Am I crazy?
So... living in Australia with first world problems such as overheating pools with insufficient chlorine, I want to build a floating, solar powered pool sensor that measures PH, Free Chlorine, Phosphates and Salinity, Temperature. I then want the measurements sent to my phone so I can track them over time. I have no knowledge of electronics but have some time on my hands, access to the internet and prepared to learn. I came across this site and got a bit excited. Is Mysensors a good starting place? Am I crazy to think that I can do this? ...and if may be so bold to ask a 3rd questions to experts what is likely to be the main technical challenges I need to solve? All advice welcome.
Having it floating in the pool may pose some problems as you would have to get it totally water tight.
PH/Chlorine sensors can be pretty bulky (at least the once I've seen).
I would probably suggest you try to add these to to your return pipe to the filter. Where you also have power available.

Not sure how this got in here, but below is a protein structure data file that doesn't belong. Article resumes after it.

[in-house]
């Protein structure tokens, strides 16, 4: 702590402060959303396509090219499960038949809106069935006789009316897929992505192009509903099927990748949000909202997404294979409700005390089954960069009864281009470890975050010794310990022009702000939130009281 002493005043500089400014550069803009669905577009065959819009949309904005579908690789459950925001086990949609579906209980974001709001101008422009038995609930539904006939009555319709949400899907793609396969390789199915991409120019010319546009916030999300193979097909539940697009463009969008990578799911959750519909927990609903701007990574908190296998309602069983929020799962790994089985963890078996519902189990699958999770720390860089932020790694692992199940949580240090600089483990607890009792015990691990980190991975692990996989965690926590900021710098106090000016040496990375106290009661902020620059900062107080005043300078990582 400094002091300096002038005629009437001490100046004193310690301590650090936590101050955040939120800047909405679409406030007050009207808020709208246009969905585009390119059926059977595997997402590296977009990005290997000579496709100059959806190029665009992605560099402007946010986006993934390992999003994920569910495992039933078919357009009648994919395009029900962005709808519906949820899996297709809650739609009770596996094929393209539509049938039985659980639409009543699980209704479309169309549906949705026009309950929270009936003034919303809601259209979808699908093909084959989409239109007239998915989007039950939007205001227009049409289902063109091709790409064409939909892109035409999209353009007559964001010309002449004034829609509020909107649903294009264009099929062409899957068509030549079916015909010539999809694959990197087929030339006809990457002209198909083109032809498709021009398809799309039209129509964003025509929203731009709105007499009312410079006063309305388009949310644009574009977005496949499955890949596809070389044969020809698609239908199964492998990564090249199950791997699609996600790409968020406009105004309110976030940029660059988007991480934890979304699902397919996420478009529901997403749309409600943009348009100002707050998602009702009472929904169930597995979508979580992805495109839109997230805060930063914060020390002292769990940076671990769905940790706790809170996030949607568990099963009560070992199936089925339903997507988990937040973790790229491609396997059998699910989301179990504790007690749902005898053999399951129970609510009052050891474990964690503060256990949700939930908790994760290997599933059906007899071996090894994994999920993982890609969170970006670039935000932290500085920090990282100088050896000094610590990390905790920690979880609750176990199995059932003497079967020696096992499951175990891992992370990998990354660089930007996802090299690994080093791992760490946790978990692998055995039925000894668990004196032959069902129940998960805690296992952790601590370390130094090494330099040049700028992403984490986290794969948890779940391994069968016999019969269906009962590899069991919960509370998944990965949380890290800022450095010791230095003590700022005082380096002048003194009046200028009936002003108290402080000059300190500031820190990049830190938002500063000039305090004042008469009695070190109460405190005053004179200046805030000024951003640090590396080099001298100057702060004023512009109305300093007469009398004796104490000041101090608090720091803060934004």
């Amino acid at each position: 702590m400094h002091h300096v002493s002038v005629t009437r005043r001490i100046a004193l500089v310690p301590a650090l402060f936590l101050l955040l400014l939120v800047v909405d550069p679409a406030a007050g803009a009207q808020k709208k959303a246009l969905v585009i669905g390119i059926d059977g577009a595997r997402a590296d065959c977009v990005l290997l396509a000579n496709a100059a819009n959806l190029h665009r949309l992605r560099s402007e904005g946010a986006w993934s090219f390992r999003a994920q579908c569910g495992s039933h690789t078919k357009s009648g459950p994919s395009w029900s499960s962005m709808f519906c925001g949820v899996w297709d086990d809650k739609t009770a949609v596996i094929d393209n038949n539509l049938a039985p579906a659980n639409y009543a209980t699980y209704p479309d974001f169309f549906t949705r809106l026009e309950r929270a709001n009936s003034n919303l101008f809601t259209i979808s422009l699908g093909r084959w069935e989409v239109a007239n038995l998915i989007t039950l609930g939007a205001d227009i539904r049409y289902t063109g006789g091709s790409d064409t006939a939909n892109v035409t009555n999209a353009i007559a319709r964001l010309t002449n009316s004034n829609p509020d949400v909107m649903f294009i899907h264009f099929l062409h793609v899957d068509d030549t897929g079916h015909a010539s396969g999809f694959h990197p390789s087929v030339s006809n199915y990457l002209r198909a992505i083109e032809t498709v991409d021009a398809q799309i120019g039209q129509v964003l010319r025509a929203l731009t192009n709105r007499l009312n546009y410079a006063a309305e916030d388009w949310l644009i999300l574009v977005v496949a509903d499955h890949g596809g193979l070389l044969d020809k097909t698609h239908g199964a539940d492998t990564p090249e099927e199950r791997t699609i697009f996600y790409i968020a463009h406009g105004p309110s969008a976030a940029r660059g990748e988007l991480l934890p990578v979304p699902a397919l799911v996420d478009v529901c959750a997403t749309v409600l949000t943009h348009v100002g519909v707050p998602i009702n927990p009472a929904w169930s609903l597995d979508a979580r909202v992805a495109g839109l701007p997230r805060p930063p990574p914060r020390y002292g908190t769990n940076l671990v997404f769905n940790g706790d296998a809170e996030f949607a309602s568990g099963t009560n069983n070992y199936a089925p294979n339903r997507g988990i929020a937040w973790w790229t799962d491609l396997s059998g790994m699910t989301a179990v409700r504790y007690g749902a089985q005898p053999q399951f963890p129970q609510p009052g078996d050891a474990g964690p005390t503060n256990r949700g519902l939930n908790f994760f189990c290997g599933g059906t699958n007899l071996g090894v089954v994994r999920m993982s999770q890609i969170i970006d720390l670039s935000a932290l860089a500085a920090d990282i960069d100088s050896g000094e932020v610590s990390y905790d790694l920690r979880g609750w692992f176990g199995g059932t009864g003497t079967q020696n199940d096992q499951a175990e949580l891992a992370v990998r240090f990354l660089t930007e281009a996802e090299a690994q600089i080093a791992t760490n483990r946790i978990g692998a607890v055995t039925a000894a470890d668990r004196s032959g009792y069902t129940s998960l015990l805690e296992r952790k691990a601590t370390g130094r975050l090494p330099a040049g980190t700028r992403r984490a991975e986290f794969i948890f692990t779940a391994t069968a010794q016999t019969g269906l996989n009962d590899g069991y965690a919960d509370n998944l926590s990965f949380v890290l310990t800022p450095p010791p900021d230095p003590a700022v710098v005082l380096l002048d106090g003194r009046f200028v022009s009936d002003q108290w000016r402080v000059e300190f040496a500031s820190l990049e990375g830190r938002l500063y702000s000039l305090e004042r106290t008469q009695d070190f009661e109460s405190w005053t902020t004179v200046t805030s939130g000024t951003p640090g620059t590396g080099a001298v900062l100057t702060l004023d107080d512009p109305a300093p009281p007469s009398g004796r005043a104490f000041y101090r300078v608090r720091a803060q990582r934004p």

Yes i think you're at the right place
I have no device like this. Your main challenges will be handling your sensors of course (find the right parts etc..) but I'm sure community will help you to choose, but also if your device will be floating, it may need it to be waterproof, and resistant to chemicals and vapors (perhaps some resins etc will help).
@hek you've beaten me on this
Hey @Birdy - Jump right in the deep end eh?!! ( pun intended )
I say this as a pool environment is particularly hard on electronics.... and creating a floating sensor, whilst i think is a great idea, will be very tricky to do.
Ive been automating my pool for several years now and i use mySensors to show me metrics ( pool temp, roof temp (solar heated), pH, pump runtimes and the ability to turn it on/off as needed...using Openhab ( and thus my phone ).
There is also a pump to add HCL to the pool periodically as needed
There is some more info and the code here:
Its really quite cool and my friends well impressed